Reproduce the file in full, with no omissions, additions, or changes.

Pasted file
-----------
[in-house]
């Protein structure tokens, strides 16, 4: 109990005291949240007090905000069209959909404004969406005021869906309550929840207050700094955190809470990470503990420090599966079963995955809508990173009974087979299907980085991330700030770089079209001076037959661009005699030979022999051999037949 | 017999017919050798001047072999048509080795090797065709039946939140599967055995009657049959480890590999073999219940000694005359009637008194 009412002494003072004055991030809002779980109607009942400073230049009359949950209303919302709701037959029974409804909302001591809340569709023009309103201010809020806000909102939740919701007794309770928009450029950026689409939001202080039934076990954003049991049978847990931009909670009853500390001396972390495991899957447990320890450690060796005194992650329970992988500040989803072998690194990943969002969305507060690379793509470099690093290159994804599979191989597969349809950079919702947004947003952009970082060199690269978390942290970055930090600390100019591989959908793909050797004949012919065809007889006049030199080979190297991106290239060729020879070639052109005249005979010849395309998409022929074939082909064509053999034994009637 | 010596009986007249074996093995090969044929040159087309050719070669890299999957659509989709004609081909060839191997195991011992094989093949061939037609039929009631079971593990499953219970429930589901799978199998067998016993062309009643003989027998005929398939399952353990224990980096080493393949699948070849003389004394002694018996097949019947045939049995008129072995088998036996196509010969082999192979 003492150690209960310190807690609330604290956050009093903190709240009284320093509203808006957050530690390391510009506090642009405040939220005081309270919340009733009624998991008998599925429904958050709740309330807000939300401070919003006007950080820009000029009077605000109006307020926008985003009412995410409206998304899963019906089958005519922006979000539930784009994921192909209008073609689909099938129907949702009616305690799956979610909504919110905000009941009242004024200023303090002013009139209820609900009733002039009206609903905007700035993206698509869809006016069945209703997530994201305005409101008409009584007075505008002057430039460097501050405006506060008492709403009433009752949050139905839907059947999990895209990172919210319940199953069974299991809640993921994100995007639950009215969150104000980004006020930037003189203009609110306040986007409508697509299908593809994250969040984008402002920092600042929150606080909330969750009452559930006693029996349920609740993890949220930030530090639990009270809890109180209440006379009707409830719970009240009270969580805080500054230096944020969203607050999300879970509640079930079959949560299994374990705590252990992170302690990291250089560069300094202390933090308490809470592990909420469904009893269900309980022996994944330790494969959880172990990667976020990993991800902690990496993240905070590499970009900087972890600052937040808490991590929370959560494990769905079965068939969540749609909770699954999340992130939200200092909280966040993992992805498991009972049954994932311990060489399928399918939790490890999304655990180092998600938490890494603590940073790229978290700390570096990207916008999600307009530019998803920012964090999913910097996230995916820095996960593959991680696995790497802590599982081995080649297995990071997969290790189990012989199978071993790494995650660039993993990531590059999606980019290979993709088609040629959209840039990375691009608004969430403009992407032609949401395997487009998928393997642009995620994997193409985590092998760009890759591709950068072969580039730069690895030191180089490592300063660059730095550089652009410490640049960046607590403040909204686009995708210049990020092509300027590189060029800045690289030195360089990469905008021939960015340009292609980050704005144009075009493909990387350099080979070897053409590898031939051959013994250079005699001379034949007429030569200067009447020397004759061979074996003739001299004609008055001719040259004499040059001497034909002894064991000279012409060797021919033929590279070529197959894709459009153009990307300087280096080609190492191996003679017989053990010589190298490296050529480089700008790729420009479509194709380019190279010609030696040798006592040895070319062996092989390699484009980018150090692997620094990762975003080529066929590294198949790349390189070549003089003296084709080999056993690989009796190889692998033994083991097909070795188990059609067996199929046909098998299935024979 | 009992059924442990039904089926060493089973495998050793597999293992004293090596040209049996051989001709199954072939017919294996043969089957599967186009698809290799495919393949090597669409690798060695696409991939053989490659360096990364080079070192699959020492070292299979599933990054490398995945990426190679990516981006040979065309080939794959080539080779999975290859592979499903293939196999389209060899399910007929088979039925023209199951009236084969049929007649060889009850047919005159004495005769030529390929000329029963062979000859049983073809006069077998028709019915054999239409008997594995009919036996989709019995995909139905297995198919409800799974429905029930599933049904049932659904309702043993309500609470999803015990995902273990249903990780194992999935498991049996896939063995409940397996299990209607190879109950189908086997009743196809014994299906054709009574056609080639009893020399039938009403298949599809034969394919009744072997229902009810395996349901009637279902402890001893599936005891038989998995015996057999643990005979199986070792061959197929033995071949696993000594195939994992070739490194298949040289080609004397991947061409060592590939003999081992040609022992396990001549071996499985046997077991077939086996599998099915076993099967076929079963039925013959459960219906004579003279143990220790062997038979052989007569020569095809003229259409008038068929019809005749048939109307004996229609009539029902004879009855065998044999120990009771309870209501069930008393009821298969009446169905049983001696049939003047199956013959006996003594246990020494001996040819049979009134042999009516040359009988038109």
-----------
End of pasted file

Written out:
[in-house]
């Protein structure tokens, strides 16, 4: 109990005291949240007090905000069209959909404004969406005021869906309550929840207050700094955190809470990470503990420090599966079963995955809508990173009974087979299907980085991330700030770089079209001076037959661009005699030979022999051999037949 | 017999017919050798001047072999048509080795090797065709039946939140599967055995009657049959480890590999073999219940000694005359009637008194 009412002494003072004055991030809002779980109607009942400073230049009359949950209303919302709701037959029974409804909302001591809340569709023009309103201010809020806000909102939740919701007794309770928009450029950026689409939001202080039934076990954003049991049978847990931009909670009853500390001396972390495991899957447990320890450690060796005194992650329970992988500040989803072998690194990943969002969305507060690379793509470099690093290159994804599979191989597969349809950079919702947004947003952009970082060199690269978390942290970055930090600390100019591989959908793909050797004949012919065809007889006049030199080979190297991106290239060729020879070639052109005249005979010849395309998409022929074939082909064509053999034994009637 | 010596009986007249074996093995090969044929040159087309050719070669890299999957659509989709004609081909060839191997195991011992094989093949061939037609039929009631079971593990499953219970429930589901799978199998067998016993062309009643003989027998005929398939399952353990224990980096080493393949699948070849003389004394002694018996097949019947045939049995008129072995088998036996196509010969082999192979 003492150690209960310190807690609330604290956050009093903190709240009284320093509203808006957050530690390391510009506090642009405040939220005081309270919340009733009624998991008998599925429904958050709740309330807000939300401070919003006007950080820009000029009077605000109006307020926008985003009412995410409206998304899963019906089958005519922006979000539930784009994921192909209008073609689909099938129907949702009616305690799956979610909504919110905000009941009242004024200023303090002013009139209820609900009733002039009206609903905007700035993206698509869809006016069945209703997530994201305005409101008409009584007075505008002057430039460097501050405006506060008492709403009433009752949050139905839907059947999990895209990172919210319940199953069974299991809640993921994100995007639950009215969150104000980004006020930037003189203009609110306040986007409508697509299908593809994250969040984008402002920092600042929150606080909330969750009452559930006693029996349920609740993890949220930030530090639990009270809890109180209440006379009707409830719970009240009270969580805080500054230096944020969203607050999300879970509640079930079959949560299994374990705590252990992170302690990291250089560069300094202390933090308490809470592990909420469904009893269900309980022996994944330790494969959880172990990667976020990993991800902690990496993240905070590499970009900087972890600052937040808490991590929370959560494990769905079965068939969540749609909770699954999340992130939200200092909280966040993992992805498991009972049954994932311990060489399928399918939790490890999304655990180092998600938490890494603590940073790229978290700390570096990207916008999600307009530019998803920012964090999913910097996230995916820095996960593959991680696995790497802590599982081995080649297995990071997969290790189990012989199978071993790494995650660039993993990531590059999606980019290979993709088609040629959209840039990375691009608004969430403009992407032609949401395997487009998928393997642009995620994997193409985590092998760009890759591709950068072969580039730069690895030191180089490592300063660059730095550089652009410490640049960046607590403040909204686009995708210049990020092509300027590189060029800045690289030195360089990469905008021939960015340009292609980050704005144009075009493909990387350099080979070897053409590898031939051959013994250079005699001379034949007429030569200067009447020397004759061979074996003739001299004609008055001719040259004499040059001497034909002894064991000279012409060797021919033929590279070529197959894709459009153009990307300087280096080609190492191996003679017989053990010589190298490296050529480089700008790729420009479509194709380019190279010609030696040798006592040895070319062996092989390699484009980018150090692997620094990762975003080529066929590294198949790349390189070549003089003296084709080999056993690989009796190889692998033994083991097909070795188990059609067996199929046909098998299935024979 | 009992059924442990039904089926060493089973495998050793597999293992004293090596040209049996051989001709199954072939017919294996043969089957599967186009698809290799495919393949090597669409690798060695696409991939053989490659360096990364080079070192699959020492070292299979599933990054490398995945990426190679990516981006040979065309080939794959080539080779999975290859592979499903293939196999389209060899399910007929088979039925023209199951009236084969049929007649060889009850047919005159004495005769030529390929000329029963062979000859049983073809006069077998028709019915054999239409008997594995009919036996989709019995995909139905297995198919409800799974429905029930599933049904049932659904309702043993309500609470999803015990995902273990249903990780194992999935498991049996896939063995409940397996299990209607190879109950189908086997009743196809014994299906054709009574056609080639009893020399039938009403298949599809034969394919009744072997229902009810395996349901009637279902402890001893599936005891038989998995015996057999643990005979199986070792061959197929033995071949696993000594195939994992070739490194298949040289080609004397991947061409060592590939003999081992040609022992396990001549071996499985046997077991077939086996599998099915076993099967076929079963039925013959459960219906004579003279143990220790062997038979052989007569020569095809003229259409008038068929019809005749048939109307004996229609009539029902004879009855065998044999120990009771309870209501069930008393009821298969009446169905049983001696049939003047199956013959006996003594246990020494001996040819049979009134042999009516040359009988038109």